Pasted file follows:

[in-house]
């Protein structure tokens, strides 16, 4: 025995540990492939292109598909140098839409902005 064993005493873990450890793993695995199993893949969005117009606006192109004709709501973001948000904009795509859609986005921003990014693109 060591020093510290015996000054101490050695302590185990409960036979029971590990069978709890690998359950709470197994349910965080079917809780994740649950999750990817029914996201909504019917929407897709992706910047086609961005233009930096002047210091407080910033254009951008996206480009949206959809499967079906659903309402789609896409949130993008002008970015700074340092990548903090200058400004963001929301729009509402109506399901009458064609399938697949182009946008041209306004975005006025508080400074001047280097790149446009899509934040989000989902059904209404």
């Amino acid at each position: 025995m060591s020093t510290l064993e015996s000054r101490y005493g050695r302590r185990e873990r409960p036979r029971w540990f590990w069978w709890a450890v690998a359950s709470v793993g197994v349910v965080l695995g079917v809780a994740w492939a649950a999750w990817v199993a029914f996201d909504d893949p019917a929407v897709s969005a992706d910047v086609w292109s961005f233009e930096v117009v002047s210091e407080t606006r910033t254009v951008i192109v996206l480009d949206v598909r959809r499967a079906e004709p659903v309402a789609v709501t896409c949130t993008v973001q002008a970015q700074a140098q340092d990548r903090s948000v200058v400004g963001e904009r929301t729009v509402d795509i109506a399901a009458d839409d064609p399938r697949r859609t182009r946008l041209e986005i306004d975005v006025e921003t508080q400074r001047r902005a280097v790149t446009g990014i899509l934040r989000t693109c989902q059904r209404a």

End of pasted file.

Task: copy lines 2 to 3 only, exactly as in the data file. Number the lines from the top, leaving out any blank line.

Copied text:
């Protein structure tokens, strides 16, 4: 025995540990492939292109598909140098839409902005 064993005493873990450890793993695995199993893949969005117009606006192109004709709501973001948000904009795509859609986005921003990014693109 060591020093510290015996000054101490050695302590185990409960036979029971590990069978709890690998359950709470197994349910965080079917809780994740649950999750990817029914996201909504019917929407897709992706910047086609961005233009930096002047210091407080910033254009951008996206480009949206959809499967079906659903309402789609896409949130993008002008970015700074340092990548903090200058400004963001929301729009509402109506399901009458064609399938697949182009946008041209306004975005006025508080400074001047280097790149446009899509934040989000989902059904209404």
């Amino acid at each position: 025995m060591s020093t510290l064993e015996s000054r101490y005493g050695r302590r185990e873990r409960p036979r029971w540990f590990w069978w709890a450890v690998a359950s709470v793993g197994v349910v965080l695995g079917v809780a994740w492939a649950a999750w990817v199993a029914f996201d909504d893949p019917a929407v897709s969005a992706d910047v086609w292109s961005f233009e930096v117009v002047s210091e407080t606006r910033t254009v951008i192109v996206l480009d949206v598909r959809r499967a079906e004709p659903v309402a789609v709501t896409c949130t993008v973001q002008a970015q700074a140098q340092d990548r903090s948000v200058v400004g963001e904009r929301t729009v509402d795509i109506a399901a009458d839409d064609p399938r697949r859609t182009r946008l041209e986005i306004d975005v006025e921003t508080q400074r001047r902005a280097v790149t446009g990014i899509l934040r989000t693109c989902q059904r209404a």